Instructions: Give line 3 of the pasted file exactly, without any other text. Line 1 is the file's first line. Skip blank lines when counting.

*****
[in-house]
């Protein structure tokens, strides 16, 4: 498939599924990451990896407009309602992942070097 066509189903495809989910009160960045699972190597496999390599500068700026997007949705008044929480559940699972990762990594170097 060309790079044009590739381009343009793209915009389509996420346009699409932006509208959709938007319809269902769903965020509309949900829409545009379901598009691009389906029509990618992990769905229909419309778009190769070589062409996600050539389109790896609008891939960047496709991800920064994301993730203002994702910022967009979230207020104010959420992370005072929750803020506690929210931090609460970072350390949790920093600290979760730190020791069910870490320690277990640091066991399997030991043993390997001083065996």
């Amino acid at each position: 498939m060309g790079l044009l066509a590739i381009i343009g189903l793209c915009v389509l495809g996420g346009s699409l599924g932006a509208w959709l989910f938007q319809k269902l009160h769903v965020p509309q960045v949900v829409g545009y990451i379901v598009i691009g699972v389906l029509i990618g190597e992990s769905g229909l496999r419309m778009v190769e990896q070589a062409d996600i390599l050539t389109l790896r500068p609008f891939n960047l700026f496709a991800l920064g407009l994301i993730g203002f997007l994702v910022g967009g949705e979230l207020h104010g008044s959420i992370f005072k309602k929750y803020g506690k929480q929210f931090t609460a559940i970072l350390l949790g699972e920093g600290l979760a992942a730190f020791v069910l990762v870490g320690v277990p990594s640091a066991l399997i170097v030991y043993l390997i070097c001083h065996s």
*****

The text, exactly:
């Amino acid at each position: 498939m060309g790079l044009l066509a590739i381009i343009g189903l793209c915009v389509l495809g996420g346009s699409l599924g932006a509208w959709l989910f938007q319809k269902l009160h769903v965020p509309q960045v949900v829409g545009y990451i379901v598009i691009g699972v389906l029509i990618g190597e992990s769905g229909l496999r419309m778009v190769e990896q070589a062409d996600i390599l050539t389109l790896r500068p609008f891939n960047l700026f496709a991800l920064g407009l994301i993730g203002f997007l994702v910022g967009g949705e979230l207020h104010g008044s959420i992370f005072k309602k929750y803020g506690k929480q929210f931090t609460a559940i970072l350390l949790g699972e920093g600290l979760a992942a730190f020791v069910l990762v870490g320690v277990p990594s640091a066991l399997i170097v030991y043993l390997i070097c001083h065996s």